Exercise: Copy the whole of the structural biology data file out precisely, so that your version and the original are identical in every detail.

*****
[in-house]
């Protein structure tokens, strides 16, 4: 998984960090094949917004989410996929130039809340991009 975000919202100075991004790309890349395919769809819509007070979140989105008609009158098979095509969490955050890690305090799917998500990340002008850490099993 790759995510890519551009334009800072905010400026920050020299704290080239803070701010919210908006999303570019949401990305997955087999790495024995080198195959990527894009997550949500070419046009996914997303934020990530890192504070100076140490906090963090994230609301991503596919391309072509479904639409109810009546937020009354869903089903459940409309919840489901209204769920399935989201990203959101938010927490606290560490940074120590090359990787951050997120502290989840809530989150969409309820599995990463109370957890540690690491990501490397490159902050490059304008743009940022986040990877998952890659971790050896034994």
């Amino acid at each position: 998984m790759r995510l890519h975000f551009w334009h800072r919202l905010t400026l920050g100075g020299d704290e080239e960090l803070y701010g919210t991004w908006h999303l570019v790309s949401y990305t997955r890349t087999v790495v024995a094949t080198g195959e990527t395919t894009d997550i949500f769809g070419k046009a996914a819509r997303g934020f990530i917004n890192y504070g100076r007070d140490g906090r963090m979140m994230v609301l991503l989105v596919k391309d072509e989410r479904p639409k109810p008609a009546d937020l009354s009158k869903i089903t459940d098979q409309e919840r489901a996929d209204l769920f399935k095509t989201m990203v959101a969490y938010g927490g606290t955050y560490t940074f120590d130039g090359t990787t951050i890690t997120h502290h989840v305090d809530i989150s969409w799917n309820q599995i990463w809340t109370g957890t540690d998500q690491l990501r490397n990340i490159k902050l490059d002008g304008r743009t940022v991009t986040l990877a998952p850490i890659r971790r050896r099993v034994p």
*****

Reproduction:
[in-house]
């Protein structure tokens, strides 16, 4: 998984960090094949917004989410996929130039809340991009 975000919202100075991004790309890349395919769809819509007070979140989105008609009158098979095509969490955050890690305090799917998500990340002008850490099993 790759995510890519551009334009800072905010400026920050020299704290080239803070701010919210908006999303570019949401990305997955087999790495024995080198195959990527894009997550949500070419046009996914997303934020990530890192504070100076140490906090963090994230609301991503596919391309072509479904639409109810009546937020009354869903089903459940409309919840489901209204769920399935989201990203959101938010927490606290560490940074120590090359990787951050997120502290989840809530989150969409309820599995990463109370957890540690690491990501490397490159902050490059304008743009940022986040990877998952890659971790050896034994």
């Amino acid at each position: 998984m790759r995510l890519h975000f551009w334009h800072r919202l905010t400026l920050g100075g020299d704290e080239e960090l803070y701010g919210t991004w908006h999303l570019v790309s949401y990305t997955r890349t087999v790495v024995a094949t080198g195959e990527t395919t894009d997550i949500f769809g070419k046009a996914a819509r997303g934020f990530i917004n890192y504070g100076r007070d140490g906090r963090m979140m994230v609301l991503l989105v596919k391309d072509e989410r479904p639409k109810p008609a009546d937020l009354s009158k869903i089903t459940d098979q409309e919840r489901a996929d209204l769920f399935k095509t989201m990203v959101a969490y938010g927490g606290t955050y560490t940074f120590d130039g090359t990787t951050i890690t997120h502290h989840v305090d809530i989150s969409w799917n309820q599995i990463w809340t109370g957890t540690d998500q690491l990501r490397n990340i490159k902050l490059d002008g304008r743009t940022v991009t986040l990877a998952p850490i890659r971790r050896r099993v034994p």